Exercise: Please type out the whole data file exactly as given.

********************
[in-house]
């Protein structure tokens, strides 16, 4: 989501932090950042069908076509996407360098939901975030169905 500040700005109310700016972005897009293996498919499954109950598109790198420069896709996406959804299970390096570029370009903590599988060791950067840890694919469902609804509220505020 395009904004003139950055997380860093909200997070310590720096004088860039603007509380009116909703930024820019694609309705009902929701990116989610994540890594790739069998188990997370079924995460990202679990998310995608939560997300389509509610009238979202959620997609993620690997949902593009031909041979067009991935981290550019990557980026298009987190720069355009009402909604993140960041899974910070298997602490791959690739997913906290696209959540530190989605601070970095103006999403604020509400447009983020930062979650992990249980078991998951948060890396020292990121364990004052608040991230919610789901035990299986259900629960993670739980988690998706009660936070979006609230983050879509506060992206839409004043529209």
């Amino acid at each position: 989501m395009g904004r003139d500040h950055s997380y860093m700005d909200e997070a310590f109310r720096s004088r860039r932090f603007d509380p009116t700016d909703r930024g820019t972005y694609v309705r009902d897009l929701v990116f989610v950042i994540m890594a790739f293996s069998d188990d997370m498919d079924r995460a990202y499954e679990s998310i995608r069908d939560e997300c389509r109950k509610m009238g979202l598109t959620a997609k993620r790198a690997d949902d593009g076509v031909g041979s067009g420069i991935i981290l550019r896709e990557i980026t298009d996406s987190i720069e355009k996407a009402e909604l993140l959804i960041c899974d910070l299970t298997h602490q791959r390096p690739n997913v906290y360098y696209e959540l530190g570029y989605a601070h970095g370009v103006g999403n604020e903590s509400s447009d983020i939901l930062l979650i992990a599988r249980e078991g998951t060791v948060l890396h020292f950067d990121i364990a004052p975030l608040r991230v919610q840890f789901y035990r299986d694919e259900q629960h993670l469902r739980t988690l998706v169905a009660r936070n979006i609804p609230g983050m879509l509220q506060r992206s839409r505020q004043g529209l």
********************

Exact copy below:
[in-house]
């Protein structure tokens, strides 16, 4: 989501932090950042069908076509996407360098939901975030169905 500040700005109310700016972005897009293996498919499954109950598109790198420069896709996406959804299970390096570029370009903590599988060791950067840890694919469902609804509220505020 395009904004003139950055997380860093909200997070310590720096004088860039603007509380009116909703930024820019694609309705009902929701990116989610994540890594790739069998188990997370079924995460990202679990998310995608939560997300389509509610009238979202959620997609993620690997949902593009031909041979067009991935981290550019990557980026298009987190720069355009009402909604993140960041899974910070298997602490791959690739997913906290696209959540530190989605601070970095103006999403604020509400447009983020930062979650992990249980078991998951948060890396020292990121364990004052608040991230919610789901035990299986259900629960993670739980988690998706009660936070979006609230983050879509506060992206839409004043529209």
């Amino acid at each position: 989501m395009g904004r003139d500040h950055s997380y860093m700005d909200e997070a310590f109310r720096s004088r860039r932090f603007d509380p009116t700016d909703r930024g820019t972005y694609v309705r009902d897009l929701v990116f989610v950042i994540m890594a790739f293996s069998d188990d997370m498919d079924r995460a990202y499954e679990s998310i995608r069908d939560e997300c389509r109950k509610m009238g979202l598109t959620a997609k993620r790198a690997d949902d593009g076509v031909g041979s067009g420069i991935i981290l550019r896709e990557i980026t298009d996406s987190i720069e355009k996407a009402e909604l993140l959804i960041c899974d910070l299970t298997h602490q791959r390096p690739n997913v906290y360098y696209e959540l530190g570029y989605a601070h970095g370009v103006g999403n604020e903590s509400s447009d983020i939901l930062l979650i992990a599988r249980e078991g998951t060791v948060l890396h020292f950067d990121i364990a004052p975030l608040r991230v919610q840890f789901y035990r299986d694919e259900q629960h993670l469902r739980t988690l998706v169905a009660r936070n979006i609804p609230g983050m879509l509220q506060r992206s839409r505020q004043g529209l």